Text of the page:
Science and Management
People seem to have a tendency to slip into an “us versus them” mentality about things that are important to them. Ford versus Chevy – sorry Dodge owners. UW versus CSU. Shaken versus stirred. Science versus management. What?!
We have all heard about the “ivory towers” where eggheads answer questions with no relevance to people in the real world. Although I concede that some research endeavors may lack immediate application to pressing problems facing society, categorizing all scientific or research endeavors into such a group is simply inaccurate.
The Wyoming Section of the Society for Range Management held their annual meeting in Sheridan recently, and the theme of the meeting was linking science and management in rangeland ecosystems. Speakers from Wyoming, Texas and California shared information regarding current rangeland research and how we might be able to further strengthen the link between the informational needs of land managers and research efforts undertaken at various levels.
Throughout the presentations and during an open discussion with all participants, several concepts were consistently mentioned that might enhance the connection of research that informs on-the-ground decisions.
Levels of science
There are multiple levels of “scientific” information that can improve management practices.
Some people think only of university or other research institutions doing studies that are published in peer-reviewed scientific journals as science, but in many agricultural and natural resources situations, this is not the case. Just because a three-year, replicated, controlled study is not conducted in four locations throughout the region does not mean that meaningful information is not available.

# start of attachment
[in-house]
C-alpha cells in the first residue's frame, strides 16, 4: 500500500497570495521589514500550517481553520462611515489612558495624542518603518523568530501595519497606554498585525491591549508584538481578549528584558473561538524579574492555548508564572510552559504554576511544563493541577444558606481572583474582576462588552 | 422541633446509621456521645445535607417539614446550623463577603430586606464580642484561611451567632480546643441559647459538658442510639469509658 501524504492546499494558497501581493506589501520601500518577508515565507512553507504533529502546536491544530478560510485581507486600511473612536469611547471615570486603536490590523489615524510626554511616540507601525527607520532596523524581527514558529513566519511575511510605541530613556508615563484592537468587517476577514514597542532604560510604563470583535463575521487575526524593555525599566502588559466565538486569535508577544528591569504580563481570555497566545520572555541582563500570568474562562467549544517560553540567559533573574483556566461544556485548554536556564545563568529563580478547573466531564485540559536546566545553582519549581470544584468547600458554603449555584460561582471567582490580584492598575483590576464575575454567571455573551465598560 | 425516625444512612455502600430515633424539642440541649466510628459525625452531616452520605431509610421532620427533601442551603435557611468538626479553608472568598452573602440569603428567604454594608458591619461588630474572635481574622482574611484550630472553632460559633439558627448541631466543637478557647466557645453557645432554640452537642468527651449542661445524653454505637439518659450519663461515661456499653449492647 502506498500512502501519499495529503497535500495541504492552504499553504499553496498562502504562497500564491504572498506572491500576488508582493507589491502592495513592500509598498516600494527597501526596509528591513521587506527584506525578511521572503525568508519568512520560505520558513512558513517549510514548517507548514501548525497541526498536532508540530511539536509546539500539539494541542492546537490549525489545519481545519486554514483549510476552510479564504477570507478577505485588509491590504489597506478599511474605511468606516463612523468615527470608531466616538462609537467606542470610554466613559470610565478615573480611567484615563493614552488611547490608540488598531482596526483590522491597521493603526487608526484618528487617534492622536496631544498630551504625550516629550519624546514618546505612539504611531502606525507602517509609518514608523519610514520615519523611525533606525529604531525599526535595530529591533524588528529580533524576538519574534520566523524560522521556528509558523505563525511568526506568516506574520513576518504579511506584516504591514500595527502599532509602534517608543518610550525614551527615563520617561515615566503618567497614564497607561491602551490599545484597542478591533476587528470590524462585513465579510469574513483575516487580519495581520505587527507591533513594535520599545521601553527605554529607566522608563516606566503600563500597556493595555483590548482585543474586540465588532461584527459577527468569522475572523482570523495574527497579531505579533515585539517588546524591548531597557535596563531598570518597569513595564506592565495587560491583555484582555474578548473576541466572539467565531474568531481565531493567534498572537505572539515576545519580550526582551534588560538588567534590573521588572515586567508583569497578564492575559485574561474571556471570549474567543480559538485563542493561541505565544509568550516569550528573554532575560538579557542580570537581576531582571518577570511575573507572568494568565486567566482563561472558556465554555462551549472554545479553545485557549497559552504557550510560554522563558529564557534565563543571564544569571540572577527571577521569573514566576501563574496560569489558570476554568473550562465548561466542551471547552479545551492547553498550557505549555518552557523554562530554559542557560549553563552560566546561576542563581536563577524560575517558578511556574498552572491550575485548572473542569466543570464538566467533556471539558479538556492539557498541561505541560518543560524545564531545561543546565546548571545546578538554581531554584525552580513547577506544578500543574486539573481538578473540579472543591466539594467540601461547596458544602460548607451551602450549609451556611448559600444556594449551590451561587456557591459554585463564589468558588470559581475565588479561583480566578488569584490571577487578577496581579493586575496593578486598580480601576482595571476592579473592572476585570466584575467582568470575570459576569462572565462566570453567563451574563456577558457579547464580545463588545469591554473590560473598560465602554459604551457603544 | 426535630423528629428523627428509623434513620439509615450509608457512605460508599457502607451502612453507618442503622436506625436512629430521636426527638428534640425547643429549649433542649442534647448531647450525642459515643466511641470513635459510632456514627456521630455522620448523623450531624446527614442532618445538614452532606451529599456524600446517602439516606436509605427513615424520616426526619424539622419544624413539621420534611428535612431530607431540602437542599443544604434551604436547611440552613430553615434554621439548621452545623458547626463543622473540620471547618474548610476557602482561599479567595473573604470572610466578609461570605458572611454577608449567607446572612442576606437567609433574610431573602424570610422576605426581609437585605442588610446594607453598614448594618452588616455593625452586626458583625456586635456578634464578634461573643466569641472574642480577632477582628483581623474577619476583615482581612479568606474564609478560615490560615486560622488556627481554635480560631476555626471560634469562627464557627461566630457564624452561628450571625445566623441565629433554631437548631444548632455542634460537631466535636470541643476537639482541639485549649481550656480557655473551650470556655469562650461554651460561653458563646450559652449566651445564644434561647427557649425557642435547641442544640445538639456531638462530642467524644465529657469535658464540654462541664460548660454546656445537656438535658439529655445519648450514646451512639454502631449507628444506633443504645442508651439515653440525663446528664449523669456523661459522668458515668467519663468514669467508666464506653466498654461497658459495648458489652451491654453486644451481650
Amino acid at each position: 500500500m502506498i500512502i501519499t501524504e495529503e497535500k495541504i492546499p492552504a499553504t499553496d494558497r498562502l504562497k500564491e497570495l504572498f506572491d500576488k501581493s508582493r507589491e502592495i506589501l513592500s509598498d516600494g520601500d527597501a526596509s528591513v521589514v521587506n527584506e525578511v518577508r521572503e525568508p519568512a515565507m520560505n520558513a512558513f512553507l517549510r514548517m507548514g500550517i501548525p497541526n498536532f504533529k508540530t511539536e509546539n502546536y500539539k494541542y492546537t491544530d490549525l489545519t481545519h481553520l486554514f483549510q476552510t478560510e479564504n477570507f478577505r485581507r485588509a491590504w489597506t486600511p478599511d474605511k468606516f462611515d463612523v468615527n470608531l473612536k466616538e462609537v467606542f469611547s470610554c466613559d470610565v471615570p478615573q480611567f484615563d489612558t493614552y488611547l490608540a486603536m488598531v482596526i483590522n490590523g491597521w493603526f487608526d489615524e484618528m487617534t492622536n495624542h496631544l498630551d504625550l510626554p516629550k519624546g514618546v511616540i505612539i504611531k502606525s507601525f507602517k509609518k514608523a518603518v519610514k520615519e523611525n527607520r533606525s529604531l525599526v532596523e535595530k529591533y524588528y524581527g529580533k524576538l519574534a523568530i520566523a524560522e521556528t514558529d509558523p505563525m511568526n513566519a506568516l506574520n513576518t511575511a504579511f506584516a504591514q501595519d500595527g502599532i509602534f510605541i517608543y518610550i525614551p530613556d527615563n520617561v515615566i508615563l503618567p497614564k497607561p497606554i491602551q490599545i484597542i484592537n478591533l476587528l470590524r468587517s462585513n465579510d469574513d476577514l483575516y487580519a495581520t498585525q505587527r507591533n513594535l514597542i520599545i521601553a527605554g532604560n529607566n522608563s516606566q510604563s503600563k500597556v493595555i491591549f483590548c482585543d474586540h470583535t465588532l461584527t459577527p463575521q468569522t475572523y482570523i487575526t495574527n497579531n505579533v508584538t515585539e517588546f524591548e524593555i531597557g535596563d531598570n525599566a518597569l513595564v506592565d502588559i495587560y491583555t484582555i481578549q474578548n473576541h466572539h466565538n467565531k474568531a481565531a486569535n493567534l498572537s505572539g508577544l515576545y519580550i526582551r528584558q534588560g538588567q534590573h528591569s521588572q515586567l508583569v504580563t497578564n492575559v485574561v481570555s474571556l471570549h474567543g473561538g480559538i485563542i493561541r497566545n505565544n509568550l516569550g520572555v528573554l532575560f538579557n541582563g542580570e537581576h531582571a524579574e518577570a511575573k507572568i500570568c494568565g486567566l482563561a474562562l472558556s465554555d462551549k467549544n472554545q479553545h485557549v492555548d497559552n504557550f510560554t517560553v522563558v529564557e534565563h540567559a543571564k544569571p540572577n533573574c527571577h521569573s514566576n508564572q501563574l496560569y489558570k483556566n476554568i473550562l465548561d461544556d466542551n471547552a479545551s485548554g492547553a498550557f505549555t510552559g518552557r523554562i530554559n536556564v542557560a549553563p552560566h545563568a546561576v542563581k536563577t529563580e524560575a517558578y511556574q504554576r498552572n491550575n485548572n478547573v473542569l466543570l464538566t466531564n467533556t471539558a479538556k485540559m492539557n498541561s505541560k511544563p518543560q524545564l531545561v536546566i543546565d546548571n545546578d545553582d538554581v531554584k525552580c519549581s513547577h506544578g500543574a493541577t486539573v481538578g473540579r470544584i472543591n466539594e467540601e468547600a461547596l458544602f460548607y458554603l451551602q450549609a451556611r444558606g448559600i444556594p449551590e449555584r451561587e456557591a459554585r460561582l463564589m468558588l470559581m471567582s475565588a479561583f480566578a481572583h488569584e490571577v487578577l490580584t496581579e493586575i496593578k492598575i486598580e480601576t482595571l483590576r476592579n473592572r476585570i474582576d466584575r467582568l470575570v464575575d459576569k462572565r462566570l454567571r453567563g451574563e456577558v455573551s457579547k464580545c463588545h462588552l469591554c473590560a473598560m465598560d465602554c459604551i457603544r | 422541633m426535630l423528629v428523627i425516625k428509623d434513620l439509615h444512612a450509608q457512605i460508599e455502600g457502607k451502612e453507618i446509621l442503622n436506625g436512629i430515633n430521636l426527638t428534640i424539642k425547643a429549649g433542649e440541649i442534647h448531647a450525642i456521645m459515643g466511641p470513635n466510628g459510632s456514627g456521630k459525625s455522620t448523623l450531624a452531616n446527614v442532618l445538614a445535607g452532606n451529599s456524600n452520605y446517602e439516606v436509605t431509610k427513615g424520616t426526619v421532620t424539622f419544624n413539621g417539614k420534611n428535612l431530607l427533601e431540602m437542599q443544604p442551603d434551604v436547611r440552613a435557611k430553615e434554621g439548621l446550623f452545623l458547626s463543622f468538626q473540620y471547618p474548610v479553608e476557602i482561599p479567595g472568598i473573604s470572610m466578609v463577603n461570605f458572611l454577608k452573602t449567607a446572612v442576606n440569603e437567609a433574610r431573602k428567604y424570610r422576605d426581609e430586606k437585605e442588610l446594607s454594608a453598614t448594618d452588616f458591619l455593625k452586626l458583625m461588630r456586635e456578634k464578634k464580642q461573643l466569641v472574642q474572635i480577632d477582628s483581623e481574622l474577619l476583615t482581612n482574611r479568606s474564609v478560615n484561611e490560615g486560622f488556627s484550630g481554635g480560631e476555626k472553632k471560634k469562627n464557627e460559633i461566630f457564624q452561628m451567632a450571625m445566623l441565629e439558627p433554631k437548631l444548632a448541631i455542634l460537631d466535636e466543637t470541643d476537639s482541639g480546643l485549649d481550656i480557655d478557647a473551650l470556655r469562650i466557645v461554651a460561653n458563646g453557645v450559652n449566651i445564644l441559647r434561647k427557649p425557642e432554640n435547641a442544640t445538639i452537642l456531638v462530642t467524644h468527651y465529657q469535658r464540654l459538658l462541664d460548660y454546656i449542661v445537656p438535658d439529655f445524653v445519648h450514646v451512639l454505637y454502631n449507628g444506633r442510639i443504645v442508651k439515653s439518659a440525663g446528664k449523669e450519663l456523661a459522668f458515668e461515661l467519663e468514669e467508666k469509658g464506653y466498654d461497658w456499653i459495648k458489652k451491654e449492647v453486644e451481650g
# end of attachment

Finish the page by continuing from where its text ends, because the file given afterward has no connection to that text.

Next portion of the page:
Rangeland managers routinely collect data through range monitoring programs that can reveal important changes in plant communities, susceptibility to erosion and productivity of their pastures. Citizen scientists can assist in documenting the distribution and spread of problematic invasive species – information that directly affects management programs.
Each of these endeavors can provide meaningful information to land managers depending on the degree of confidence and detail needed in answering the question, and a combination of multiple levels of investigation may lead to more meaningful conclusions over the long-term.
Communication between land managers and scientists is important.
Sometimes, the flow of information in the research process is pretty unidirectional. A researcher seeks funding to investigate a question, sometimes obtains sufficient funding for a project, implements the experiment and publishes results – most often in an academic journal predominantly read by other academics.
This may describe major portions of the process, but a lot of research, especially within an agricultural field, is driven directly by questions from producers or land managers in the region. Many of our Wyoming producers are not shy about contacting their local Extension offices, a cooperative government agency or a university to pose a question that currently has no answer.